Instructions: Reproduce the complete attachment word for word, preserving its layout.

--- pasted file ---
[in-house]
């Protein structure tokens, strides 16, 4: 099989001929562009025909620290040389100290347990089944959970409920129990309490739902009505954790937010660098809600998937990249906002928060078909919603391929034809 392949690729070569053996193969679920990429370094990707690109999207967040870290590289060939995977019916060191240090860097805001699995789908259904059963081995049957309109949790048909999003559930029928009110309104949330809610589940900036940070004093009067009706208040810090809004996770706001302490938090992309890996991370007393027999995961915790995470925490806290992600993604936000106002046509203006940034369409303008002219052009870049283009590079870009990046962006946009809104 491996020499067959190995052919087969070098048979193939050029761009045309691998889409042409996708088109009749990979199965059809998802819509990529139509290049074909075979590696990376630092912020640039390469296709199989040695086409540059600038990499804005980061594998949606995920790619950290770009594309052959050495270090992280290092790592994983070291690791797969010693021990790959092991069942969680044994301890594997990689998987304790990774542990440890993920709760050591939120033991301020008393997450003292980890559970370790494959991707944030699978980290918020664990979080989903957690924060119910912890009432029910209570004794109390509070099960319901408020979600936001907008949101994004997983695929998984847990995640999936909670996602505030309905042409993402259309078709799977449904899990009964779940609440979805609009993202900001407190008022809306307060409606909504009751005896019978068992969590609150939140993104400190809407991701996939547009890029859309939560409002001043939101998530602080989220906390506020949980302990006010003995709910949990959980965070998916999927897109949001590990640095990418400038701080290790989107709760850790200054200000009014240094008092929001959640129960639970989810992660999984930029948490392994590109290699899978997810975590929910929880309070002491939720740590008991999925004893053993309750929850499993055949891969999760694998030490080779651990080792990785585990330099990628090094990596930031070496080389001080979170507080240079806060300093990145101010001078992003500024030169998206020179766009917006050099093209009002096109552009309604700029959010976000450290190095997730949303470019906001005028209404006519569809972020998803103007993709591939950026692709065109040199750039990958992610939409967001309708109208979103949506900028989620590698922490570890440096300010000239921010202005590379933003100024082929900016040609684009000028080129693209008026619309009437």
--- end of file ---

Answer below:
[in-house]
């Protein structure tokens, strides 16, 4: 099989001929562009025909620290040389100290347990089944959970409920129990309490739902009505954790937010660098809600998937990249906002928060078909919603391929034809 392949690729070569053996193969679920990429370094990707690109999207967040870290590289060939995977019916060191240090860097805001699995789908259904059963081995049957309109949790048909999003559930029928009110309104949330809610589940900036940070004093009067009706208040810090809004996770706001302490938090992309890996991370007393027999995961915790995470925490806290992600993604936000106002046509203006940034369409303008002219052009870049283009590079870009990046962006946009809104 491996020499067959190995052919087969070098048979193939050029761009045309691998889409042409996708088109009749990979199965059809998802819509990529139509290049074909075979590696990376630092912020640039390469296709199989040695086409540059600038990499804005980061594998949606995920790619950290770009594309052959050495270090992280290092790592994983070291690791797969010693021990790959092991069942969680044994301890594997990689998987304790990774542990440890993920709760050591939120033991301020008393997450003292980890559970370790494959991707944030699978980290918020664990979080989903957690924060119910912890009432029910209570004794109390509070099960319901408020979600936001907008949101994004997983695929998984847990995640999936909670996602505030309905042409993402259309078709799977449904899990009964779940609440979805609009993202900001407190008022809306307060409606909504009751005896019978068992969590609150939140993104400190809407991701996939547009890029859309939560409002001043939101998530602080989220906390506020949980302990006010003995709910949990959980965070998916999927897109949001590990640095990418400038701080290790989107709760850790200054200000009014240094008092929001959640129960639970989810992660999984930029948490392994590109290699899978997810975590929910929880309070002491939720740590008991999925004893053993309750929850499993055949891969999760694998030490080779651990080792990785585990330099990628090094990596930031070496080389001080979170507080240079806060300093990145101010001078992003500024030169998206020179766009917006050099093209009002096109552009309604700029959010976000450290190095997730949303470019906001005028209404006519569809972020998803103007993709591939950026692709065109040199750039990958992610939409967001309708109208979103949506900028989620590698922490570890440096300010000239921010202005590379933003100024082929900016040609684009000028080129693209008026619309009437």